November 24, 2020 - The European Commission has approved nivolumab for the treatment of adult patients with unresectable advanced, recurrent or metastatic esophageal squamous cell carcinoma following prior fluoropyrimidine- and platinum-based combination chemotherapy.
November 24, 2020 - The European Commission has approved nivolumab (Opdivo) for the treatment of adult patients with unresectable advanced, recurrent or metastatic esophageal squamous cell carcinoma (ESCC) following prior fluoropyrimidine- and platinum-based combination chemotherapy.1
The approval is based on findings from the phase 3 ATTRACTION-3 trial, which showed that nivolumab led to a 23% reduction in the risk of death compared with chemotherapy, which was found to be a statistically significant and clinically meaningful improvement in overall survival (OS).2 The median OS was 10.9 months with nivolumab compared with 8.4 months with chemotherapy alone (HR, 0.77; 95% CI, 0.62-0.96; P = .019).
Additionally, the safety profile of nivolumab was favored over chemotherapy and was consistent with prior studies of the PD-1 inhibitor.
“Today’s approval marks a critically important milestone for those living with esophageal squamous cell carcinoma, as this is the first time an immunotherapy treatment option has been approved in the European Union for this patient population,” said Ian M. Waxman, MD, development lead, gastrointestinal cancers, Bristol Myers Squibb, the manufactuer of nivolumab. “We are proud of our work in advancing treatment options for people living with upper gastrointestinal cancers, and we look forward to working with European stakeholders to bring Opdivo to more eligible patients who may benefit.”
In June 2020, the FDA approved nivolumab for the treatment of patients with unresectable advanced, recurrent or metastatic ESCC after prior fluoropyrimidine- and platinum-based chemotherapy, also based on the ATTRACTION-3 findings.
In the ATTRACTION-3 study, 419 patients with unresectable advanced or recurrent ESCC refractory to or intolerant of 1 prior fluoropyrimidine/platinum-based chemotherapy were randomized 1:1 to receive nivolumab at 240 mg intravenously every 2 weeks, or investigator’s choice of taxane chemotherapy that consisted of either docetaxel at 75 mg/m2 intravenously every 3 weeks, or paclitaxel at 100 mg/m2 intravenously every week for 6 weeks, then 1 week off.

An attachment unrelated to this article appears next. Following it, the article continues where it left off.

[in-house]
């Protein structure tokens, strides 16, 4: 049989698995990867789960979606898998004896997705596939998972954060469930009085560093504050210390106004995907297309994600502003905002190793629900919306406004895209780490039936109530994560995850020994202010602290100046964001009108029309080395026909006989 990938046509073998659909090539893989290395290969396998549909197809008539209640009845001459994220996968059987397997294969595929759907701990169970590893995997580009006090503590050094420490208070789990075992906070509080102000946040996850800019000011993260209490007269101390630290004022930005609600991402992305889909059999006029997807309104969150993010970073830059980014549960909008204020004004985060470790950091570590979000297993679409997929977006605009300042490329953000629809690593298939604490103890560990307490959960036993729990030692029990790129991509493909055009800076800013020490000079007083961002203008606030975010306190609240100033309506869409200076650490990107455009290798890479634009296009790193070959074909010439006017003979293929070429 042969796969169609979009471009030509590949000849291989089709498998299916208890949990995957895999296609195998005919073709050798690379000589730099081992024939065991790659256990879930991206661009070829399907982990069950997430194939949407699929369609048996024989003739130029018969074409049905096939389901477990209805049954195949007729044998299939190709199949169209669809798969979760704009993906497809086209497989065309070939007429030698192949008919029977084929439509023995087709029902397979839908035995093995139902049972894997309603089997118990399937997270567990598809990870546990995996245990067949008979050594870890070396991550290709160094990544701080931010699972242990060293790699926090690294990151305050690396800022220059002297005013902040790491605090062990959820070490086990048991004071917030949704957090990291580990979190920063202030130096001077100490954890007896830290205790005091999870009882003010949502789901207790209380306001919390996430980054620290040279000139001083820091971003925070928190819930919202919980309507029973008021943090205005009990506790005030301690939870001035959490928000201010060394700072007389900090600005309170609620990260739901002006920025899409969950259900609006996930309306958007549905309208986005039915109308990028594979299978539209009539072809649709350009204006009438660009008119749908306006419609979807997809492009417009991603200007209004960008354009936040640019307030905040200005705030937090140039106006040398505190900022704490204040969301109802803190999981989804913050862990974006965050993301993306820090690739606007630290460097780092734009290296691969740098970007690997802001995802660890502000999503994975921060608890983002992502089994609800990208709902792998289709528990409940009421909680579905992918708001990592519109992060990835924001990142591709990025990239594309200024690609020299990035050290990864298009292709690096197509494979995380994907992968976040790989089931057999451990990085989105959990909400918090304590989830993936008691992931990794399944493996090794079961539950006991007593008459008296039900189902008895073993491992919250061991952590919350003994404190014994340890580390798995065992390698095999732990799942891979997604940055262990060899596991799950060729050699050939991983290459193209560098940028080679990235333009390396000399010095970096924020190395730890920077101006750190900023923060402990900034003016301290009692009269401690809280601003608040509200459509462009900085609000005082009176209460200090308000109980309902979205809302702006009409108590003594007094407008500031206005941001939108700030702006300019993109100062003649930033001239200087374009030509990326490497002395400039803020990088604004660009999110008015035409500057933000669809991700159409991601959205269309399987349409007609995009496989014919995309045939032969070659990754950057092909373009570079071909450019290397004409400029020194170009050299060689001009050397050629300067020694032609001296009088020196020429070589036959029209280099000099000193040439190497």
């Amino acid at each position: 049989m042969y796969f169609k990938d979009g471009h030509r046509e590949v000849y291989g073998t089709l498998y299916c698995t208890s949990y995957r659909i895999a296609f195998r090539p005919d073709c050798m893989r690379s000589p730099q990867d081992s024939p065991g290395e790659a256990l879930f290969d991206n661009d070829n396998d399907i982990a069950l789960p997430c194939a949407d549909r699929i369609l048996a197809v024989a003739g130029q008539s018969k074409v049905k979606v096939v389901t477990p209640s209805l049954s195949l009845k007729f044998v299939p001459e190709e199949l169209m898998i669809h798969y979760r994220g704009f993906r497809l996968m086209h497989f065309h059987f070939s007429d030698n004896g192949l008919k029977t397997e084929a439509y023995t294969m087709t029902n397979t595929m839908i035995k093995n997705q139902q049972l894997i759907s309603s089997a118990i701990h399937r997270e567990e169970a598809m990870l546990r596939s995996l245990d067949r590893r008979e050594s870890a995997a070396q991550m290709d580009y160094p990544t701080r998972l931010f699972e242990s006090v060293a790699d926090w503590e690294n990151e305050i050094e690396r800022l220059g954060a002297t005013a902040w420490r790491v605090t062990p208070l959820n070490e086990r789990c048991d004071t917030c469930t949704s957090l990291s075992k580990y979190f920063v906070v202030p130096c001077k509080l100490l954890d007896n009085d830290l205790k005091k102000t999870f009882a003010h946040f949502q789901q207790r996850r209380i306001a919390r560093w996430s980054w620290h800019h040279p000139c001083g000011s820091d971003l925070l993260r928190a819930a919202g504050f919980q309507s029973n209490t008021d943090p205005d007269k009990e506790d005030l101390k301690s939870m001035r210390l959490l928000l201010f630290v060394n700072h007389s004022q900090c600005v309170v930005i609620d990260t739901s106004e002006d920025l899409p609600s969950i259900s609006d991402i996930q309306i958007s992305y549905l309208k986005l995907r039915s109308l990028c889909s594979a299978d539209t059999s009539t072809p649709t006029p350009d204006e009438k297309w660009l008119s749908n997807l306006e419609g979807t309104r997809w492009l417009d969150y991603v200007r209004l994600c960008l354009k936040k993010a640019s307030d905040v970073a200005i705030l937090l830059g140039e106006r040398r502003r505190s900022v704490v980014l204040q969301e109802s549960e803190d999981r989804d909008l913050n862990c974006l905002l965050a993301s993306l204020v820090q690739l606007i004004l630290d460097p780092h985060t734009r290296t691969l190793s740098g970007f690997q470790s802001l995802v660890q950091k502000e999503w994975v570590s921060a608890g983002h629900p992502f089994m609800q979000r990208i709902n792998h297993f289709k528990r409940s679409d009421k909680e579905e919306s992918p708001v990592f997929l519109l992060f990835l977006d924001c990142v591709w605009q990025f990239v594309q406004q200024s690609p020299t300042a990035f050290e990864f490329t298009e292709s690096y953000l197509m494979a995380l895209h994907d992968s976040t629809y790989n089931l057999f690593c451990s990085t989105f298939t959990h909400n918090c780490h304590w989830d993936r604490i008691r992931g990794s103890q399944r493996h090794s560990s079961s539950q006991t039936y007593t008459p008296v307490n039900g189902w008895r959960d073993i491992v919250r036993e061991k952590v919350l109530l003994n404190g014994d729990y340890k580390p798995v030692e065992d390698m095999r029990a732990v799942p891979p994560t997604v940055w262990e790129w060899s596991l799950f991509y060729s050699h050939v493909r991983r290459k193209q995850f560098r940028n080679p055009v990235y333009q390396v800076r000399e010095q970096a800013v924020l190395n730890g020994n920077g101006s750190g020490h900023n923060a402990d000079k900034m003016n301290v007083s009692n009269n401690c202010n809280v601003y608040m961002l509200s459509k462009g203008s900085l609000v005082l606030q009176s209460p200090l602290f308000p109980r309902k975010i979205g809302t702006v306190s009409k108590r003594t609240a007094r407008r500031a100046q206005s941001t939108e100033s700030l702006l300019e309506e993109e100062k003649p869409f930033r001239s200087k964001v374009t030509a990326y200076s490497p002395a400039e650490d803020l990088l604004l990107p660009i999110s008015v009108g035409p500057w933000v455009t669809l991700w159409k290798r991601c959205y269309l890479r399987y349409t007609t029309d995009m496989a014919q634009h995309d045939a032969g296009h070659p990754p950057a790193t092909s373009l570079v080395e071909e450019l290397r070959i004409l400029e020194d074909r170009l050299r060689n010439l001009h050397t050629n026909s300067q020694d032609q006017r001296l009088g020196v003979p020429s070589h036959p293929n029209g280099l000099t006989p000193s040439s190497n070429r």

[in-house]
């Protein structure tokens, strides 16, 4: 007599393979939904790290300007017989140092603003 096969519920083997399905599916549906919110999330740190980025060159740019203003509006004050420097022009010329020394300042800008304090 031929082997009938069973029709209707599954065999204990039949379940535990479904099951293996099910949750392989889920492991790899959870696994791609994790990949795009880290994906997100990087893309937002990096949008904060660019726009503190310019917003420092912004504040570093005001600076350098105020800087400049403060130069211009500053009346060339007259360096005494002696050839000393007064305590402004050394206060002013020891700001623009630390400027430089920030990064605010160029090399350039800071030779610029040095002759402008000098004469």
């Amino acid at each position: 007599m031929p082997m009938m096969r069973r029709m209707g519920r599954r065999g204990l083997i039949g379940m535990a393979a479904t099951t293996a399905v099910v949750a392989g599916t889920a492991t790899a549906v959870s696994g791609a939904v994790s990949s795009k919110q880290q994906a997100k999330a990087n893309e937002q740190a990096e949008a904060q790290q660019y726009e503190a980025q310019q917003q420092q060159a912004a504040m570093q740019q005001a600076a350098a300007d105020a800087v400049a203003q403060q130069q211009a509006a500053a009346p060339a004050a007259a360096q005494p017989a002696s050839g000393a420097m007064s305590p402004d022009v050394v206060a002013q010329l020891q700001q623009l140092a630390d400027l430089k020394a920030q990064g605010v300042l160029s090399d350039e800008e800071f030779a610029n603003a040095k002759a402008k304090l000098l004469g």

The primary endpoint was OS.
The data cutoff for this analysis was November 2018. Of the 419 patients randomized, 417 received at least 1 dose of their assigned treatment.
Baseline characteristics were well balanced between the 2 arms. Nearly 90% of the patients were male and 96% were Asian. Patients were split evenly between an ECOG performance status of 0 or 1, and about half of patients had prior surgery and about 70% had prior radiotherapy. Approximately half of patients had tumor PD-L1 expression ≥1%, and about 85% of patients were current or former smokers.
The median duration of treatment was 2.6 months in either arm. The median relative dose intensity was 100% in the nivolumab arm and 81% in the chemotherapy arm. More than 90% in either arm discontinued treatment, with the most common reason being disease progression (64% in the nivolumab arm and 66% in the chemotherapy arm).
Thirty-one percent of patients in the nivolumab arm were alive at 18 months compared with 21% in the arm who received docetaxel or paclitaxel. At 12 months, 47% and 34%, respectively, were alive. OS favored nivolumab versus chemotherapy across multiple prespecified subgroups, including tumor PD-L1 expression.
The objective response rate was 19% in the nivolumab arm and 33% in the chemotherapy arm.
The best overall response was a complete response in 1% in each arm (P = .63), a partial response in 19% of the nivolumab arm and 20% of the chemotherapy arm, and stable disease in 18% and 41%, respectively. The disease control rate was 37% in the nivolumab group and 63% in the chemotherapy group.
The median time to response was 2.6 months in the nivolumab arm and 1.5 months in the chemotherapy arm. However, responses were substantially more durable with nivolumab compared to chemotherapy, with a median duration of response of 6.9 months and 3.9 months, respectively. Some 21% of patients in the nivolumab arm have ongoing responses, compared with 6% in the chemotherapy arm.
Exploratory analyses revealed a significant overall improvement in health-related quality of life with nivolumab versus chemotherapy using the EQ-5D-3L Visual Analog Scale.
Regarding safety, grade 3/4 treatment-related adverse events (TRAEs) occurred at a rate that was more than 3 times lower with nivolumab, and TRAEs occurred at a rate that was less than half in the nivolumab group compared with chemotherapy (18% vs 63%).
The most common TRAEs with nivolumab were rash (n = 11), diarrhea (n = 11), and fatigue (n = 7), compared with alopecia (n = 47), a decline in neutrophil count (n = 37), a decline in white blood cell count (n = 35), decreased appetite (n = 27), anemia (n = 24), peripheral sensory neuropathy (n = 23), malaise (n = 22), fatigue (n = 21), and neutropenia (n = 19) in the chemotherapy arm. Endocrine disorders of any grade occurred more frequently in the nivolumab arm (11% vs <1%).